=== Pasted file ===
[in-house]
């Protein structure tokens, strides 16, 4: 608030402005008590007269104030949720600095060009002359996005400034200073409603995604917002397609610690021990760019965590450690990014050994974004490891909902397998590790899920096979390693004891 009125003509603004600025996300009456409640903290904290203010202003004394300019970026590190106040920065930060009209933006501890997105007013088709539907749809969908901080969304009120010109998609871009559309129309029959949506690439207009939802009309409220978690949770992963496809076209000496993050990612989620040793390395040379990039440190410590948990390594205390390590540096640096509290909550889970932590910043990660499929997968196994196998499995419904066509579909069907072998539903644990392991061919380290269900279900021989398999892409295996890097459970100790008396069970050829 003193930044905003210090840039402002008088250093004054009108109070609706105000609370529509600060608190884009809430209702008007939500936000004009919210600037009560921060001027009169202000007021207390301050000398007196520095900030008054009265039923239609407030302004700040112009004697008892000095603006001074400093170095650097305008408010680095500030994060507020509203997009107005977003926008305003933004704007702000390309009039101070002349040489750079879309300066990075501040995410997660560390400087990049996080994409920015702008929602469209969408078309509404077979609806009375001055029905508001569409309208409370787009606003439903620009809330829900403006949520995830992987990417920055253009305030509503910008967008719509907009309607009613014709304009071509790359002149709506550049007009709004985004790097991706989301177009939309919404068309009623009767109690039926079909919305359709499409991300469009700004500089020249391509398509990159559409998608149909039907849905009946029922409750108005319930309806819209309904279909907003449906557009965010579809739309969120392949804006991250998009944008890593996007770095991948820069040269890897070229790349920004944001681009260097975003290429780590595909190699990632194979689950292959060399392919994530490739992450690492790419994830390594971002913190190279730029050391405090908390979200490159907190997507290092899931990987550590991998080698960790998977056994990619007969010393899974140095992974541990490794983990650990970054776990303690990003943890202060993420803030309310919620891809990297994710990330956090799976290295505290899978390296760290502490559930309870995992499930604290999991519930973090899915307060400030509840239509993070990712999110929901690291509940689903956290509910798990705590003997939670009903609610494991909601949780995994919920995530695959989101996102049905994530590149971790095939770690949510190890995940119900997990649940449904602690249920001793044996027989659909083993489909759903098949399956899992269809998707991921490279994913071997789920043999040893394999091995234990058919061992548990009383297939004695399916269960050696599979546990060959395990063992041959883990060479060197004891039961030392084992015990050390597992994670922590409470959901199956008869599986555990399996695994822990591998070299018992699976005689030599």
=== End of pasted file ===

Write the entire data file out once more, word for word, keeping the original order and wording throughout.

[in-house]
């Protein structure tokens, strides 16, 4: 608030402005008590007269104030949720600095060009002359996005400034200073409603995604917002397609610690021990760019965590450690990014050994974004490891909902397998590790899920096979390693004891 009125003509603004600025996300009456409640903290904290203010202003004394300019970026590190106040920065930060009209933006501890997105007013088709539907749809969908901080969304009120010109998609871009559309129309029959949506690439207009939802009309409220978690949770992963496809076209000496993050990612989620040793390395040379990039440190410590948990390594205390390590540096640096509290909550889970932590910043990660499929997968196994196998499995419904066509579909069907072998539903644990392991061919380290269900279900021989398999892409295996890097459970100790008396069970050829 003193930044905003210090840039402002008088250093004054009108109070609706105000609370529509600060608190884009809430209702008007939500936000004009919210600037009560921060001027009169202000007021207390301050000398007196520095900030008054009265039923239609407030302004700040112009004697008892000095603006001074400093170095650097305008408010680095500030994060507020509203997009107005977003926008305003933004704007702000390309009039101070002349040489750079879309300066990075501040995410997660560390400087990049996080994409920015702008929602469209969408078309509404077979609806009375001055029905508001569409309208409370787009606003439903620009809330829900403006949520995830992987990417920055253009305030509503910008967008719509907009309607009613014709304009071509790359002149709506550049007009709004985004790097991706989301177009939309919404068309009623009767109690039926079909919305359709499409991300469009700004500089020249391509398509990159559409998608149909039907849905009946029922409750108005319930309806819209309904279909907003449906557009965010579809739309969120392949804006991250998009944008890593996007770095991948820069040269890897070229790349920004944001681009260097975003290429780590595909190699990632194979689950292959060399392919994530490739992450690492790419994830390594971002913190190279730029050391405090908390979200490159907190997507290092899931990987550590991998080698960790998977056994990619007969010393899974140095992974541990490794983990650990970054776990303690990003943890202060993420803030309310919620891809990297994710990330956090799976290295505290899978390296760290502490559930309870995992499930604290999991519930973090899915307060400030509840239509993070990712999110929901690291509940689903956290509910798990705590003997939670009903609610494991909601949780995994919920995530695959989101996102049905994530590149971790095939770690949510190890995940119900997990649940449904602690249920001793044996027989659909083993489909759903098949399956899992269809998707991921490279994913071997789920043999040893394999091995234990058919061992548990009383297939004695399916269960050696599979546990060959395990063992041959883990060479060197004891039961030392084992015990050390597992994670922590409470959901199956008869599986555990399996695994822990591998070299018992699976005689030599």